Post Civil War Labour Policy in Nigeria and its Impact on Industrial Relations: A Critical Appraisal
Sequel to the civil war that threatened the corporate existence of Nigeria in 1967, the Military government that came to power in 1966 adopted a radical change within the period 1967 to 1979 on industrial relations policy due to the spate of industrial unrest occasioned by the economic hardship caused by the civil war. The government at this period was compelled to abandon its back bench by shifting its position from non-interventionist (laissez-faire doctrine) to interventionist or what it coined as “Guided Democracy” in labour and industrial relations matters. The government’s objectives were enveloped in the “National Policy on Labour” which gave the government greater concern to participate in labour matters. The policy in a nutshell was hinged on the need for better and effective trade union administration and to promote labour/management co-operation tailored towards industrial peace and harmony in both public and private sector of the economy. The intention of this paper is geared towards examining the objectives of the policy, the methods adopted in executing it and to appraise the outcome of the government’s lofty intention in terms of whether the objectives were met or otherwise. The authors however, applauded government for enacting the policy which have paved way in solving some of the industrial relations problems facing the country. They contended that there is need for continuous review of the policy and for government to overhaul the functions of its agencies responsible for labour administration especially the Federal Ministry of Labour and Productivity.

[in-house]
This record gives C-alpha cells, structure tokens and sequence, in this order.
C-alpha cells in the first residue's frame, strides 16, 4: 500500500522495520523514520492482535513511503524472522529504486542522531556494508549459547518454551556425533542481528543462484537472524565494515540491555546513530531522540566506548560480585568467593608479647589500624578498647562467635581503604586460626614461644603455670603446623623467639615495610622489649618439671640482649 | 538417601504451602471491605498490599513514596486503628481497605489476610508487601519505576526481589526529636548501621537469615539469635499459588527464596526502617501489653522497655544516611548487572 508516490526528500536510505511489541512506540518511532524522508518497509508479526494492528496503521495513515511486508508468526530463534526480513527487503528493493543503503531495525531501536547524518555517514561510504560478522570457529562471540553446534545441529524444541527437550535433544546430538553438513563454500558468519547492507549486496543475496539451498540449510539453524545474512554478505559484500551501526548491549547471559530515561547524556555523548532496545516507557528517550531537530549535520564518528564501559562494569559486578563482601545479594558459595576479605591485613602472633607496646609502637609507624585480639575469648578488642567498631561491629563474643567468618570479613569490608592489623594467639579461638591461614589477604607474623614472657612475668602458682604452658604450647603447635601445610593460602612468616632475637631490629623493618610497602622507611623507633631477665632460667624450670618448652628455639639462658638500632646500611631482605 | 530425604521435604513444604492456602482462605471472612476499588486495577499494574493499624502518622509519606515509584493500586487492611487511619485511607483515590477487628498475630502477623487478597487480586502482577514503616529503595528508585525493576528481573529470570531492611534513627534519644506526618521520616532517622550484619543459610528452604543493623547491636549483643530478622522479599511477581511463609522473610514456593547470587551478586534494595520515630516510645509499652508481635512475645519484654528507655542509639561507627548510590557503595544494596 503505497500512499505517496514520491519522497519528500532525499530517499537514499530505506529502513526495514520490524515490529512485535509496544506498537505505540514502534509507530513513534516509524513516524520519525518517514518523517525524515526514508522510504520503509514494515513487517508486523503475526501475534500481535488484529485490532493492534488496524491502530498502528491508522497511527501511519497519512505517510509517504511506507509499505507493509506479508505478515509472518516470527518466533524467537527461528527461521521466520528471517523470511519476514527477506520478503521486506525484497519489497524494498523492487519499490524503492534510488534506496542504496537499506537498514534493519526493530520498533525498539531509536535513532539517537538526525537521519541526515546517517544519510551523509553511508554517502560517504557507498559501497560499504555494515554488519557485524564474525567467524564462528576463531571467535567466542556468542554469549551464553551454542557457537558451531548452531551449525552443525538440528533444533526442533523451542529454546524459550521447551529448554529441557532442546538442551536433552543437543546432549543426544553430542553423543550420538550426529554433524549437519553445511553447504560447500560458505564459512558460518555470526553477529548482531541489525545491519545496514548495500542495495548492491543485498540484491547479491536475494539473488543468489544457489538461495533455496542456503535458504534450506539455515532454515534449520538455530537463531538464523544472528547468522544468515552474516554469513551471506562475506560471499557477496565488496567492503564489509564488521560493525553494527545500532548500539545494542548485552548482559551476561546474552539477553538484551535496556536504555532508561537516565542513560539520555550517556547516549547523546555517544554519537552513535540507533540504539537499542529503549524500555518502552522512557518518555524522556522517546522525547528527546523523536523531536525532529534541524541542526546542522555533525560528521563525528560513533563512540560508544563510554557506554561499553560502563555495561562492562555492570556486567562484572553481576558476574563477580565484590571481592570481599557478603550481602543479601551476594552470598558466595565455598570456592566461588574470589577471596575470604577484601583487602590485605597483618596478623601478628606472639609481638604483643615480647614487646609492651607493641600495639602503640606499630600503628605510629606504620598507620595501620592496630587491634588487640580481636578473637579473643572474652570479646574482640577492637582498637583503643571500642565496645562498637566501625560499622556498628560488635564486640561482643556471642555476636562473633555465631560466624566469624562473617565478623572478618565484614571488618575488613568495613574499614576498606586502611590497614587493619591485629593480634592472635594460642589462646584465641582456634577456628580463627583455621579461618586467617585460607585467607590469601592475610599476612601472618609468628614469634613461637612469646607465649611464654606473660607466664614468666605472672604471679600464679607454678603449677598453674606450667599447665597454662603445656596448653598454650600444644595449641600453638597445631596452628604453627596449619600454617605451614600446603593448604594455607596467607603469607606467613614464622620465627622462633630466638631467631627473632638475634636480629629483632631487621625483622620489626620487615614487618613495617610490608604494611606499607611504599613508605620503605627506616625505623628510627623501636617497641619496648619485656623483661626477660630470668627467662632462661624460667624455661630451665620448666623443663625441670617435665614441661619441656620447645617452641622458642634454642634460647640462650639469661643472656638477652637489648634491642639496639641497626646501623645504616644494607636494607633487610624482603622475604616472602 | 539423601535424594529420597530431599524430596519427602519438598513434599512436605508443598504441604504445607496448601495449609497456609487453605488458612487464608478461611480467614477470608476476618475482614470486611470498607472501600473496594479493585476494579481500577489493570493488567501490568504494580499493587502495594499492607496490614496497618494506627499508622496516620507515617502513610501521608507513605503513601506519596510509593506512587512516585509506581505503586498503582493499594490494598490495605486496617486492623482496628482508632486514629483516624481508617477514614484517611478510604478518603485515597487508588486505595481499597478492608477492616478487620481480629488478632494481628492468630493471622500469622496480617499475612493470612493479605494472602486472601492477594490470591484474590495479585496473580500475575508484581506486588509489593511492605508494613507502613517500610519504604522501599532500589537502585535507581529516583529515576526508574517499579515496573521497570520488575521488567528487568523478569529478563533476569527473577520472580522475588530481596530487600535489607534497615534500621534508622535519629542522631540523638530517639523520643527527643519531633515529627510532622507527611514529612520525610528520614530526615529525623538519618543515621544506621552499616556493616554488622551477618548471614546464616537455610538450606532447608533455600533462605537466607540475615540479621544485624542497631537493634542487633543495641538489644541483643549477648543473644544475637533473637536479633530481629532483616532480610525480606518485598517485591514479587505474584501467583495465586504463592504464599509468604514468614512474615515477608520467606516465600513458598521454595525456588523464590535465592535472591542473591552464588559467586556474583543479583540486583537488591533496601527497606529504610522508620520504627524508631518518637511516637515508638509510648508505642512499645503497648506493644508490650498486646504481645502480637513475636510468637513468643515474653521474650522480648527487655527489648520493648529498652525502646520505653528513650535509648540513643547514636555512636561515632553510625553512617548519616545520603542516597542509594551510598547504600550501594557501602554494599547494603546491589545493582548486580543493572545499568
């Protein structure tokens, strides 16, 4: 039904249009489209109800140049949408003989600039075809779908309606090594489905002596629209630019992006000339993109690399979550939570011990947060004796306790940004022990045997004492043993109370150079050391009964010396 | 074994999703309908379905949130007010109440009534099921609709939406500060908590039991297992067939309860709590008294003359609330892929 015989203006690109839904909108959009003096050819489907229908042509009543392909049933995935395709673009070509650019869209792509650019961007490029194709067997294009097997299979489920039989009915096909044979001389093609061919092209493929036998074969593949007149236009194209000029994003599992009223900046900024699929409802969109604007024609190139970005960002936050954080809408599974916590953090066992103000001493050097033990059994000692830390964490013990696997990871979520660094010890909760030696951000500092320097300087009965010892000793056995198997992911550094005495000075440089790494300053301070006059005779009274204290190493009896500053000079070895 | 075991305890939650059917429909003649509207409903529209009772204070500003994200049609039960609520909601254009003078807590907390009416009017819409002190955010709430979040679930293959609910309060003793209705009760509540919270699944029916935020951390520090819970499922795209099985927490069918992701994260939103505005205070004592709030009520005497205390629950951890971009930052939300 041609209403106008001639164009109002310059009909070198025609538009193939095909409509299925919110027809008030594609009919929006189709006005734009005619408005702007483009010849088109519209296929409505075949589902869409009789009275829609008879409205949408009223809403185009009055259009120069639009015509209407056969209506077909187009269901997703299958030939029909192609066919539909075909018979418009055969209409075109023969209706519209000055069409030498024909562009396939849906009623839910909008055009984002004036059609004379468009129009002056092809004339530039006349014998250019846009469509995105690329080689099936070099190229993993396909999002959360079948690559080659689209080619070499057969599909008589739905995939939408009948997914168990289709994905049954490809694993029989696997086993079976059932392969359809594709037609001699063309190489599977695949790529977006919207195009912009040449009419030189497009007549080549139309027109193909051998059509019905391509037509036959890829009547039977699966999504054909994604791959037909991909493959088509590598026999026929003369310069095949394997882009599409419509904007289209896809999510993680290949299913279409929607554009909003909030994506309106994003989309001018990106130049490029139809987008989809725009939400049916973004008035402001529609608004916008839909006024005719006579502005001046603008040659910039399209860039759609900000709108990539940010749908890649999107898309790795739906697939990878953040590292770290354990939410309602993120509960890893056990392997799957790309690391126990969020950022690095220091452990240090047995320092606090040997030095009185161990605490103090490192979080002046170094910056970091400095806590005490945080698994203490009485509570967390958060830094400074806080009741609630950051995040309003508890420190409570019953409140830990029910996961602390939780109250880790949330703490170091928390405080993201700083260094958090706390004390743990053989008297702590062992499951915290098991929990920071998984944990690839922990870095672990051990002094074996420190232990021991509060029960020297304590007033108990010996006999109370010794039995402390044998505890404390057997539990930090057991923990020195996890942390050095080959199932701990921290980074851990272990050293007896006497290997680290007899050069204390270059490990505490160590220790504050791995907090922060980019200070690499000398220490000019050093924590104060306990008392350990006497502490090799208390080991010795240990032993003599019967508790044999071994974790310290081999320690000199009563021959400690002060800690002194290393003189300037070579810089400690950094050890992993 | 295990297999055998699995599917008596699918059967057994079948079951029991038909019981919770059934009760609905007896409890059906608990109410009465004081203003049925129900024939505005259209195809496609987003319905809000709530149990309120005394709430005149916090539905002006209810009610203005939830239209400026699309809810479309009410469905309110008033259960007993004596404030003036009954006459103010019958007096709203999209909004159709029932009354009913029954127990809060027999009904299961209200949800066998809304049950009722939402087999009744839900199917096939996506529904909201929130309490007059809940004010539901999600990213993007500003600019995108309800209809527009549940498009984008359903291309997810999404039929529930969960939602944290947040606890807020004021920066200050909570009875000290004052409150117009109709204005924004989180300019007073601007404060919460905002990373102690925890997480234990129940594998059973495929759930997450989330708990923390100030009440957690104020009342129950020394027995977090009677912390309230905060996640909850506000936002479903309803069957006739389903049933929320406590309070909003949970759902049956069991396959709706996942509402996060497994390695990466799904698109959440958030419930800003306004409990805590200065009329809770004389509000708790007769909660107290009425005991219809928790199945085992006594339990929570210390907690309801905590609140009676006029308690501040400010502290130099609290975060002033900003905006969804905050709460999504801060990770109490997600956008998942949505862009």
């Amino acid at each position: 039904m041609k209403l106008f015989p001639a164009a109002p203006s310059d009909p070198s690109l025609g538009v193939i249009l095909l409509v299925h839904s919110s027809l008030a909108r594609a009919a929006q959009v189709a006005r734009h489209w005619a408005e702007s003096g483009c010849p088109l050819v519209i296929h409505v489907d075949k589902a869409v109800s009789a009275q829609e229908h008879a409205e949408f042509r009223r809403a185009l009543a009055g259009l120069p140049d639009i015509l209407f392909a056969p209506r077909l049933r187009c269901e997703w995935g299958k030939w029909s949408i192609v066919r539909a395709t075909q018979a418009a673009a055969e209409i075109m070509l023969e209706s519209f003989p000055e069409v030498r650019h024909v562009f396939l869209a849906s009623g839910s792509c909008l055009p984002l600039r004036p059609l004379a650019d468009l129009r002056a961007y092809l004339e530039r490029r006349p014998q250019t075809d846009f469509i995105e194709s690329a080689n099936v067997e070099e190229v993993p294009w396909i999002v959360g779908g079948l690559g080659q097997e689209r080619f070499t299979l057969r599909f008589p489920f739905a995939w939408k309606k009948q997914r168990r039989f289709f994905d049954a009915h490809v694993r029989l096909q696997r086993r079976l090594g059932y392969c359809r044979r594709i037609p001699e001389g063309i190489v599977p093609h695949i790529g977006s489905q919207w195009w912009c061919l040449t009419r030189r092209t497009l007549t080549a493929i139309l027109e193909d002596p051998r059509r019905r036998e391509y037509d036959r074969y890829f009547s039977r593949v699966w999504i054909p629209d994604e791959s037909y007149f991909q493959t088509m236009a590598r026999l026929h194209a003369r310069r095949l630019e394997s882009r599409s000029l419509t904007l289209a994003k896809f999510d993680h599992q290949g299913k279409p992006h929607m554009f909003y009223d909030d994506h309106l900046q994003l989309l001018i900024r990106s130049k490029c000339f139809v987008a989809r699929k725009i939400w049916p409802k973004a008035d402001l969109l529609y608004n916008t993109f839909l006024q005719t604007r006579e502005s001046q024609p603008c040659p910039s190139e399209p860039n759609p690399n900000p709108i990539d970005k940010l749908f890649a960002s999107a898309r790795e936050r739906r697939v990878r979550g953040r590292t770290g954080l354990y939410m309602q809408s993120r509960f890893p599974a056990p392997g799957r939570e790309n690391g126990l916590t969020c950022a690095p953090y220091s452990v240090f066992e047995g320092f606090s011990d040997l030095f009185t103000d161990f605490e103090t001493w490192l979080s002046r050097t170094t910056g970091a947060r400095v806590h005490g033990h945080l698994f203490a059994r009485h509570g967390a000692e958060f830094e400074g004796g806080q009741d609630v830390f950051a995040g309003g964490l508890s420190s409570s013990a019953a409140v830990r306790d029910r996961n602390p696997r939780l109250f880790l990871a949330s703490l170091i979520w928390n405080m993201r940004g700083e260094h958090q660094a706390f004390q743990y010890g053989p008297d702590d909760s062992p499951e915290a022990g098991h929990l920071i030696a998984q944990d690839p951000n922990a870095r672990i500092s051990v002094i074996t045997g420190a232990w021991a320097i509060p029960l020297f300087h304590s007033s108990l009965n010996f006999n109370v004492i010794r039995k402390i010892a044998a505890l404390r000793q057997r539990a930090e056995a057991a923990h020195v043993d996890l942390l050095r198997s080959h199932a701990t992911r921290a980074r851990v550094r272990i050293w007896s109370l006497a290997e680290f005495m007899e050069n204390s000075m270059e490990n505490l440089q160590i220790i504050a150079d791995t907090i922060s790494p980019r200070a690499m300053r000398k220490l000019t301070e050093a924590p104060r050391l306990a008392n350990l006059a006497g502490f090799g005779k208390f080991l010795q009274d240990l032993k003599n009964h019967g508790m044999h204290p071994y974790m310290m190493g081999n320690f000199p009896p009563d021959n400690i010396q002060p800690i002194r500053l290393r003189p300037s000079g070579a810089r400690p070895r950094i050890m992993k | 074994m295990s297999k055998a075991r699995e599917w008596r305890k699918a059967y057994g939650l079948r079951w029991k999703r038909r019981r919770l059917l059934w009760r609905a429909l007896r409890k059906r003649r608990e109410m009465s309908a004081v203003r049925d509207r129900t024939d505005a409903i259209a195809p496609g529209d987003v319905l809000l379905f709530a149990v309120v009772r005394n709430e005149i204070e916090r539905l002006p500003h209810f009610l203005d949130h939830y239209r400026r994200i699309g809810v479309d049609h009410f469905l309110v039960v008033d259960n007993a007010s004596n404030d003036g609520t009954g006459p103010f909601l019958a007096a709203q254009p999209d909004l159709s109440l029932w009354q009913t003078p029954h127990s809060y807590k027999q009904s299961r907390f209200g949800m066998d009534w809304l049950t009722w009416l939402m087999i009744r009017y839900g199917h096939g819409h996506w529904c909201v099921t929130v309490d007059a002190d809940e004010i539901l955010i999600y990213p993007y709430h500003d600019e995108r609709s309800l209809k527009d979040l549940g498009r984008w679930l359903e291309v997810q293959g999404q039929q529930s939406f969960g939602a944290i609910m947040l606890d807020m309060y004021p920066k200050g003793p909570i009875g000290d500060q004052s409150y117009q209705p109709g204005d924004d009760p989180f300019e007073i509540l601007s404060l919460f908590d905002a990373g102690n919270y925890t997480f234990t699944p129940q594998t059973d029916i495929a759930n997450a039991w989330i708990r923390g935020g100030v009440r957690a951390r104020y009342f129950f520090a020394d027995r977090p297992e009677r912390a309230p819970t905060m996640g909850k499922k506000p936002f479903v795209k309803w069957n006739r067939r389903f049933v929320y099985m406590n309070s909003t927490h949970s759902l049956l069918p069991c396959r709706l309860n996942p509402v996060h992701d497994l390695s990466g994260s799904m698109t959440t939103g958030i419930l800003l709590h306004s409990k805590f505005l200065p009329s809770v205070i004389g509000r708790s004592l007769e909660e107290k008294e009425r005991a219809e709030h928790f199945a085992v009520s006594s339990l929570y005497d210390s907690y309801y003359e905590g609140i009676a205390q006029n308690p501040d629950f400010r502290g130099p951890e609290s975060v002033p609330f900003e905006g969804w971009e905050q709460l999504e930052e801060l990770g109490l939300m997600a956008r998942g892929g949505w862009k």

Volume (Year): 4 (2012)
Issue (Month): 1-2 (March-June)
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